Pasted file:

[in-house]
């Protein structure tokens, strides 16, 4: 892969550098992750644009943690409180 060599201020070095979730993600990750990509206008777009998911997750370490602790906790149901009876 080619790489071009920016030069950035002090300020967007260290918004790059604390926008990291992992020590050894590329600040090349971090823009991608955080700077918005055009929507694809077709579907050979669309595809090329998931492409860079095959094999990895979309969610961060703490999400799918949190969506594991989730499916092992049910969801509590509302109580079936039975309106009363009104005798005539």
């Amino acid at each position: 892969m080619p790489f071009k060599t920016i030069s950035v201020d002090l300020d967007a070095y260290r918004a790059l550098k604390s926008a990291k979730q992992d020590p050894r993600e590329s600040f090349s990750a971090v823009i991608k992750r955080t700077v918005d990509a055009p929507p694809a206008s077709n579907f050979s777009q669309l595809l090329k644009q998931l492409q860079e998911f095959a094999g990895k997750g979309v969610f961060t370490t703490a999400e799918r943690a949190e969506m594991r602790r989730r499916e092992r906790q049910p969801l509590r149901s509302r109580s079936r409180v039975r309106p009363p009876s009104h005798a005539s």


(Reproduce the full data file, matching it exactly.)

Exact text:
[in-house]
């Protein structure tokens, strides 16, 4: 892969550098992750644009943690409180 060599201020070095979730993600990750990509206008777009998911997750370490602790906790149901009876 080619790489071009920016030069950035002090300020967007260290918004790059604390926008990291992992020590050894590329600040090349971090823009991608955080700077918005055009929507694809077709579907050979669309595809090329998931492409860079095959094999990895979309969610961060703490999400799918949190969506594991989730499916092992049910969801509590509302109580079936039975309106009363009104005798005539």
């Amino acid at each position: 892969m080619p790489f071009k060599t920016i030069s950035v201020d002090l300020d967007a070095y260290r918004a790059l550098k604390s926008a990291k979730q992992d020590p050894r993600e590329s600040f090349s990750a971090v823009i991608k992750r955080t700077v918005d990509a055009p929507p694809a206008s077709n579907f050979s777009q669309l595809l090329k644009q998931l492409q860079e998911f095959a094999g990895k997750g979309v969610f961060t370490t703490a999400e799918r943690a949190e969506m594991r602790r989730r499916e092992r906790q049910p969801l509590r149901s509302r109580s079936r409180v039975r309106p009363p009876s009104h005798a005539s």